While pondering life, love, the universe, and the meaning of life, it led me to wonder how one can measure whether their life is lived with success. Achieve great things? Drive the Curiosity on Mars? Make a new discovery? Accumulate wealth? Devote oneself to charity or religion? Since I’d already decided failure is not an option, I felt the need to define success.
How do you define success and the meaning in life?
While perusing some old books on my shelf, I happened upon this passage by Ralph Waldo Emerson:
What is success?
To laugh often and much;
To win the respect of intelligent people and the affections of children;
To earn the appreciation of honest critics and endure the betrayal of false friends;
To appreciate beauty;
To find the best in others;
To leave the world a bit better, whether by a healthy child, a garden patch or a redeemed social condition;
To know even one life has breathed easier because you have lived;
That is to have succeeded.
A beautiful definition, so simple in theory, yet so difficult to achieve.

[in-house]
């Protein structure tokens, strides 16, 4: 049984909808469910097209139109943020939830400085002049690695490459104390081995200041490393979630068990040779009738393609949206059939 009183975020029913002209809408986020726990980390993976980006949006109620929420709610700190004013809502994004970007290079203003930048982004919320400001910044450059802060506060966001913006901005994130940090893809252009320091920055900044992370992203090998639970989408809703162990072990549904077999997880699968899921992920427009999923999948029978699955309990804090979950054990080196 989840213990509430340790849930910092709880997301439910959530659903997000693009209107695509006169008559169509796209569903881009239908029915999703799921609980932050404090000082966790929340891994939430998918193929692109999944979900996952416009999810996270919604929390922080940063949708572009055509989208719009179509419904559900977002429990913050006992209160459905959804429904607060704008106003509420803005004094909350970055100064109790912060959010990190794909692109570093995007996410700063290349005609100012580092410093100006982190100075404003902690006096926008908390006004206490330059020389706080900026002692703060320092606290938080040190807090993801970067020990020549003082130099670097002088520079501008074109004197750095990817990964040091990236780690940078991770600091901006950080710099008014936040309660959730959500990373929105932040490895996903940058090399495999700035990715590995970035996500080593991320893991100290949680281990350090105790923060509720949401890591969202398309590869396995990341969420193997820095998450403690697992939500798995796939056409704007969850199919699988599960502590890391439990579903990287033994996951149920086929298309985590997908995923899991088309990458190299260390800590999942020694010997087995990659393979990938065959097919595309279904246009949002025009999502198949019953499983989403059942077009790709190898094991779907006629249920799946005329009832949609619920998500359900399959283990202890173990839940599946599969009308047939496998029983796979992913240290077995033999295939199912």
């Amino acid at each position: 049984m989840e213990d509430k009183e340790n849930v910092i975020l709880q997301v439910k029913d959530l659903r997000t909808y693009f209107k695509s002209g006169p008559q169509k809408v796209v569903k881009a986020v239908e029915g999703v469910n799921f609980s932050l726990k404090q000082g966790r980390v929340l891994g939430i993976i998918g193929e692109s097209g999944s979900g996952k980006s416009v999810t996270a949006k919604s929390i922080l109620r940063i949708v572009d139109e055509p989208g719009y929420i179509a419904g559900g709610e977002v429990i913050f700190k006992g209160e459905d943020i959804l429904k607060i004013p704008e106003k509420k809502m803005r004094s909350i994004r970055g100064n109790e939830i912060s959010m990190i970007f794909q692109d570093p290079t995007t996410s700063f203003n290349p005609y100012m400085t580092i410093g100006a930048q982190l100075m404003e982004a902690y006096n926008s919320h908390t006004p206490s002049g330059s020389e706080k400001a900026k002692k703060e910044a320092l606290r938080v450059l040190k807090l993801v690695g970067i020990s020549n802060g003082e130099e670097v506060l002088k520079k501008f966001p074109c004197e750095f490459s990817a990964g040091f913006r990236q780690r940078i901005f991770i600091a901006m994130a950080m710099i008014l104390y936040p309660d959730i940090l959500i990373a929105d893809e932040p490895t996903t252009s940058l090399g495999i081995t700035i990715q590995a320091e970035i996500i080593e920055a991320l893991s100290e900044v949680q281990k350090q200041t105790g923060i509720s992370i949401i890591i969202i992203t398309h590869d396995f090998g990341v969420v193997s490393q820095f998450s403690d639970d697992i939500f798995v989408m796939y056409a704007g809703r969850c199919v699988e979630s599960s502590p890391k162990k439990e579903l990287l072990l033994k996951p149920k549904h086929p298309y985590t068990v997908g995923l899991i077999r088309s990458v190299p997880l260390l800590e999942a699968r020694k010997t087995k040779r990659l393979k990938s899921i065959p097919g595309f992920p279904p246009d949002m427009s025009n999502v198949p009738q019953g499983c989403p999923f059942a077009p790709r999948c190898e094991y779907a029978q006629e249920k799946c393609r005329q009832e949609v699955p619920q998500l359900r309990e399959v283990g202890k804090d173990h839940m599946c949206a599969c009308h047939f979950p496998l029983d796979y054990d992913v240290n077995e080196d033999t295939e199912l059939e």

In my job as a nurse, I get the opportunity to make a person’s life easier every day. To make a difference, give them a positive experience in scary circumstances, and end my shift knowing that person breathed easier because I lived. That’s a tall order. It’s hard to keep your game face on every day when you’re overworked, tired, haven’t eaten, or feel stress from home. But every time I walk into a patient’s room, I know I have the power to make a difference. I must succeed. Failure is not an option. If I can’t accomplish this, then I will have failed my patient, the patient’s family, and myself.
Another item I’m working on is appreciating beauty. My view from the hilltop is spectacular. Each day brings a display of light over the mountain view unlike any day before it. I’ve learned to sit and watch the changing perspectives, solely for the sake of appreciating the beauty around me.
The rest: working on it.